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Avigilon buys BRS patents, others for $13m

Avigilon buys BRS patents, others for $13m One month after spending $80 on ObjectVideo’s patents, Avigilon ‘tries to lock in IP in a whole range of analytical algorithms’

Updated Jan. 27 with an interview with BRS Labs president John Frazzini.

VANCOUVER, British Columbia—Avigilon today announced it spent $13.3 million acquiring video analytics patents that extend into behavioral recognition, video segmentation and meta-data and more. This deal comes one month after the video surveillance provider spent $80 million to acquire patents from ObjectVideo.

“Avigilon is clearly trying to lock in IP in a whole range of analytical algorithms,” Jeff Kessler, Imperial Capital's managing director of institutional research, told Security Systems News.

It's a smart move, Kessler said, because “ObjectVideo's patents do not go [heavily into] behavioral analytics arena.”

The patents come from four separate companies: Behavioral Recognition Systems (BRS Labs), Face Double, ITS7 and VideoMining.

Avigilon did not disclose the amount it paid to the individual vendors.

Unlike ObjectVideo, which sold all of its intellectual property to Avigilon, BRS Labs sold Avigilon some select patents “that are associated with video analytics,” BRS Labs president John Frazzini told SSN.

BRS Labs still owns “more than 60 patents and counting,” he said, including many patents related to video data analysis. BRS Labs will “will continue to sell and support its AISight 4 legacy product and it will continue to expand its new AISight 5 platform.” BRS Labs “brings artificial intelligence to the analysis of data as it applies to the security industry,” Frazzini explained. And while that will continue to include data from video surveillance, BRS Labs also “goes beyond video to include multi-sensor analysis … into other areas more closely aligned with the big data side.”

Frazzini said Aisight is being used for SCADA data analysis now, and that the company will be doing more “multi-sensor data applications” specifically with information-security data applications.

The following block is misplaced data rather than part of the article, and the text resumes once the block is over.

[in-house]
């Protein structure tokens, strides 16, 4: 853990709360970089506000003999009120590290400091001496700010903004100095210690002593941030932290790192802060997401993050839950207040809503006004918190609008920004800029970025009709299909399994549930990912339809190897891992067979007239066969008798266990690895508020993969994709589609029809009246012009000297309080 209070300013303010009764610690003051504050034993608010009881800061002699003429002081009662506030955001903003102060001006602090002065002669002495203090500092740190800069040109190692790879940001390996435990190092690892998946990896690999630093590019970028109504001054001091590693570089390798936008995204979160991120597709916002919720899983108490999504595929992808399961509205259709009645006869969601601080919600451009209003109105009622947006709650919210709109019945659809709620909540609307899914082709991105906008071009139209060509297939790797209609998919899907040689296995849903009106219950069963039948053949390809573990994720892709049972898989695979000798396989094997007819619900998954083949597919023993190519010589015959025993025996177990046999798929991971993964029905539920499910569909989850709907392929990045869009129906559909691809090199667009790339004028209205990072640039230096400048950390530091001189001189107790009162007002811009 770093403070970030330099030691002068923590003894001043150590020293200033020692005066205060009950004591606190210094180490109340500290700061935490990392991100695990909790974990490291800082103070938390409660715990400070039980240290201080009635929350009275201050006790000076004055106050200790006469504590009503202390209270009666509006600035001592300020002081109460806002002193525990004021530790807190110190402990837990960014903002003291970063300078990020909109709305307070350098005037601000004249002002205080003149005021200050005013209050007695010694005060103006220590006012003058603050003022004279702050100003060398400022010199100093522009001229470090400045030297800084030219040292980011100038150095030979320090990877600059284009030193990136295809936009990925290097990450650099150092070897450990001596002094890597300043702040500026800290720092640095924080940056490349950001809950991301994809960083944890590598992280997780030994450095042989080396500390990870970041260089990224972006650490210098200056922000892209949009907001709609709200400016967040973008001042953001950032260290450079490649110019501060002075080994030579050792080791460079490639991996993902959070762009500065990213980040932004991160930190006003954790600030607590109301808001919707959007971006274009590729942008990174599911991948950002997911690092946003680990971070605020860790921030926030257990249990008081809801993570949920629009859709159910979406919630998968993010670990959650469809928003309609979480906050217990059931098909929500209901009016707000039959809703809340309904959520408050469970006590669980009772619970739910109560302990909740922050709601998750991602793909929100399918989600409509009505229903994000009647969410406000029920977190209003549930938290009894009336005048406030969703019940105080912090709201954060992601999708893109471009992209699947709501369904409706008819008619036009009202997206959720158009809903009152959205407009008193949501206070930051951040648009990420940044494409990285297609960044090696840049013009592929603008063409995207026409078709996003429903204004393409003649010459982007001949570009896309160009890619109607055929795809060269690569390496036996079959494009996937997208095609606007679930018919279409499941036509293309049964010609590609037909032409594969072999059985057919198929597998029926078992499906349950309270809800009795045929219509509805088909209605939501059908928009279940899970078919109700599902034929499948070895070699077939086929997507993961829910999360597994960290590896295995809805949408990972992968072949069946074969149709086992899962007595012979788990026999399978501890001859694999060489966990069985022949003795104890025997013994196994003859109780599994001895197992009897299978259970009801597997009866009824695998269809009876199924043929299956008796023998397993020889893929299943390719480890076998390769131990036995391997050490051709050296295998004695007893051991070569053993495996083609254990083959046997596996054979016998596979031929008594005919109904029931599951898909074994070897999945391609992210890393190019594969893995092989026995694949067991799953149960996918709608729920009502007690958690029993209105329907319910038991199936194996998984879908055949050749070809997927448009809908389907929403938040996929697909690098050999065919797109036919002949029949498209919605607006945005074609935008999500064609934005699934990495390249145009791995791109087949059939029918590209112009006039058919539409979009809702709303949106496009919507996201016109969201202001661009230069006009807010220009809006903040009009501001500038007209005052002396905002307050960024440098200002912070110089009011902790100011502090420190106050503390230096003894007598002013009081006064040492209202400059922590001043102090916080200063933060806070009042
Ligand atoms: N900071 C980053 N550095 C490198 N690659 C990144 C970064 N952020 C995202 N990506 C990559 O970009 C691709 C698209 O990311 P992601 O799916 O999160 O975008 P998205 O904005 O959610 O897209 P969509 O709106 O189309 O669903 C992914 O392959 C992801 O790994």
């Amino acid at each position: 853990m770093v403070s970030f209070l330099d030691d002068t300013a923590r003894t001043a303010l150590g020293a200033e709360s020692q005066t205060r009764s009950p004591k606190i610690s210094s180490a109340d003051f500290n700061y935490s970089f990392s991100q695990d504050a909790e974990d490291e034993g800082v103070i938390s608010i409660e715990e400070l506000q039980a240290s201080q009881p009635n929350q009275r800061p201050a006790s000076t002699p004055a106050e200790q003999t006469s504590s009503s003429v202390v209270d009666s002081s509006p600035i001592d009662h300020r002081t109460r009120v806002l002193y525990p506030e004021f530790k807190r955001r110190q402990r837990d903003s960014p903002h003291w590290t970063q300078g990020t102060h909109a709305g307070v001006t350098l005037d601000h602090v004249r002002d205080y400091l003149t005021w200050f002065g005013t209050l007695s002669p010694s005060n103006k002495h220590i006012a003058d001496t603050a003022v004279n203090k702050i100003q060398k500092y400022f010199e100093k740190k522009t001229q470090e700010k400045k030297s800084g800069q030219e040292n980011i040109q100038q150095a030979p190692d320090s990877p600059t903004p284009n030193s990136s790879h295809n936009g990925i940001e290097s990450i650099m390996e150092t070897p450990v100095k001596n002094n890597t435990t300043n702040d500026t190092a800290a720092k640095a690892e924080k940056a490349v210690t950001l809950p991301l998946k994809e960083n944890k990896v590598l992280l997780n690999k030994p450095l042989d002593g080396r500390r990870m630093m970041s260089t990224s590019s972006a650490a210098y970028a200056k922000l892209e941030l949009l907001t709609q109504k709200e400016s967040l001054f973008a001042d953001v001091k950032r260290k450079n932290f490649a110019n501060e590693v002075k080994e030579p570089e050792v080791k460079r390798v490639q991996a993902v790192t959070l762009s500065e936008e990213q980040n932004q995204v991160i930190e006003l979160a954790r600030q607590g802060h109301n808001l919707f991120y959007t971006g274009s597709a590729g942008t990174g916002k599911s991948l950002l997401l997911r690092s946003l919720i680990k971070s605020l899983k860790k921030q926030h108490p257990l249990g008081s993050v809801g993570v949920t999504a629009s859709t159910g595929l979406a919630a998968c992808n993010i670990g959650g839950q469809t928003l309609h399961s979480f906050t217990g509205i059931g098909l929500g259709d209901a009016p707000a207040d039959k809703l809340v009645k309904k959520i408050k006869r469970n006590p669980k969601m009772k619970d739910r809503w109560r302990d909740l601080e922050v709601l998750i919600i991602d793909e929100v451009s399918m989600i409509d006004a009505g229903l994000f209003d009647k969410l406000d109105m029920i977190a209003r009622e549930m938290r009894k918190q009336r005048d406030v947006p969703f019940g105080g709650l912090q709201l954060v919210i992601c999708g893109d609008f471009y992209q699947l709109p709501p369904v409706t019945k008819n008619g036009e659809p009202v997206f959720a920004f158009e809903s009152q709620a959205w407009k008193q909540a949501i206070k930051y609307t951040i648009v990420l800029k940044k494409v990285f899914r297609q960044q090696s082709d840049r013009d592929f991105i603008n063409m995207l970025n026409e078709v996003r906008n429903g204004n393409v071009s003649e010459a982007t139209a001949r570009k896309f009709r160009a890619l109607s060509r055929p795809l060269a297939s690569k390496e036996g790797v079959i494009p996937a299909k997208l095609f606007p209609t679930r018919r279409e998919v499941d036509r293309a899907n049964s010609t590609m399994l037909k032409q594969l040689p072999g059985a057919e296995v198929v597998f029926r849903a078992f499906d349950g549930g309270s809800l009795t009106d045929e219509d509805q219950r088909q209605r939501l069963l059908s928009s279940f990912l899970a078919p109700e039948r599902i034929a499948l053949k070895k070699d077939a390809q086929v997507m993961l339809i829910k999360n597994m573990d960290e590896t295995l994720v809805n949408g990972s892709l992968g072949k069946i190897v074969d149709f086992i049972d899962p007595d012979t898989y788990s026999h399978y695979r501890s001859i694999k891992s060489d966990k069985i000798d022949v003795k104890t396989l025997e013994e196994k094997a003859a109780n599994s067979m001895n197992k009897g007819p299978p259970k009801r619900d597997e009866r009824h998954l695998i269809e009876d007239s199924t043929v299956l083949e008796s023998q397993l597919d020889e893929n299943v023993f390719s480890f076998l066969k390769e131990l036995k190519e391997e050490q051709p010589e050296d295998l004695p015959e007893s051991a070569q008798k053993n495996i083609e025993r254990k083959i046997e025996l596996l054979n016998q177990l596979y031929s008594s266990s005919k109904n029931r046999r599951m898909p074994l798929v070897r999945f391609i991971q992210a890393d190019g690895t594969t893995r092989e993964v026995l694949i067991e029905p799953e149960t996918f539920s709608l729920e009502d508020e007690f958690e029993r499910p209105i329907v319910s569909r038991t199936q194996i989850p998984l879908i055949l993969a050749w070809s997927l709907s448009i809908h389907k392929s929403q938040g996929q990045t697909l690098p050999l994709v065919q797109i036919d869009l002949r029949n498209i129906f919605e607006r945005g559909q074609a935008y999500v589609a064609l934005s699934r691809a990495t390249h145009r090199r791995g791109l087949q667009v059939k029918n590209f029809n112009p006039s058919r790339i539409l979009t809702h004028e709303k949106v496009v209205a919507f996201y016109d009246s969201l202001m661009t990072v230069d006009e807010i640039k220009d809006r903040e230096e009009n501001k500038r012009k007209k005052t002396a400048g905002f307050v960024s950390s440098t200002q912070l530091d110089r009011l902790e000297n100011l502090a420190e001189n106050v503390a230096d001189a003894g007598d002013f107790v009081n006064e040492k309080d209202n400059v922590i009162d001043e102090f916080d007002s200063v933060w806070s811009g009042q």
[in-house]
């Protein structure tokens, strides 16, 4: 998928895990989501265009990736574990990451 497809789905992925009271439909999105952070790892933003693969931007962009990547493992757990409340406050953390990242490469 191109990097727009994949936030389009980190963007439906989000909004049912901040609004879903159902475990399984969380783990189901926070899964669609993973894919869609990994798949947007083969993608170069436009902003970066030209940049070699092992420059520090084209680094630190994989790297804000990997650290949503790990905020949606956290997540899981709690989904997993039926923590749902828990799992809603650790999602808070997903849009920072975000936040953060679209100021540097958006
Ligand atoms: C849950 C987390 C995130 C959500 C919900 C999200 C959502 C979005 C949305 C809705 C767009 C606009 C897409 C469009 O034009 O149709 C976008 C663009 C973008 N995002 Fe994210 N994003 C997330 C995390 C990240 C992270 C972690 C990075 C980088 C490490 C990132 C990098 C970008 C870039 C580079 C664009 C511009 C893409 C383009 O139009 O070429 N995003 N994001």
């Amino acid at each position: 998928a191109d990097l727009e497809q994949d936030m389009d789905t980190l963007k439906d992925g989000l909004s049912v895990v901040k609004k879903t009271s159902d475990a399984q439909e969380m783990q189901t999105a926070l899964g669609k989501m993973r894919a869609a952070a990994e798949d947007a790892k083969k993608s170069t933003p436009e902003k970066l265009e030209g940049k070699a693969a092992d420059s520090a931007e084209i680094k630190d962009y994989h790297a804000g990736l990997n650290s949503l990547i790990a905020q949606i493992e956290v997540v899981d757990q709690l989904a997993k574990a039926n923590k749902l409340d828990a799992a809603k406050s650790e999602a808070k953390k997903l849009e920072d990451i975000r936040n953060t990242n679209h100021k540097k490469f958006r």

Last summer, BRS announced that it was searching for a new CEO, looking for a spot to build its own cloud facility, and prepping for an IPO.

Among the capabilities included in the newly acquired analytics are: “emotional and attentional response measurement, in-store object tracking and behavioral analysis, object tracking and anomaly detection, video segmentation and metadata generation, user interfaces, and image classification and retrieval over wireless networks,” according to Avigilon.

The patents also include “network camera system-on-a-chip and remote security camera programming,” the statement said.

Avigilon CEO Alexander Fernandes was not available for an interview today. In an interview earlier this month, Fernandes called video analytics “the future of video surveillance." He told SSN that video analytics and video surveillance—cannot successfully be sold separately.

“I don't believe there's any market for video analytics alone,” Fernandes said. “It's not a separate market from video surveillance, it's the evolution of video surveillance.”

He also said that video analytics need to be embedded in the entire video surveillance system, camera and VMS, to work properly.

TechSec 2014 featured an educational session called “The IP camera of the future” and the topic of analytics featured prominently in that discussion. Ray Coulombe, an entrepreneur and founder of, moderated the discussion at TechSec. Contacted today about the Avigilon deal, he said: “I support the approach of strong integration of analytics into the end device. Having a strong analytics suite is a sound strategy for a video manufacturer, as it ultimately allows providing more timely and useful information, and thus more value, to the end user.”


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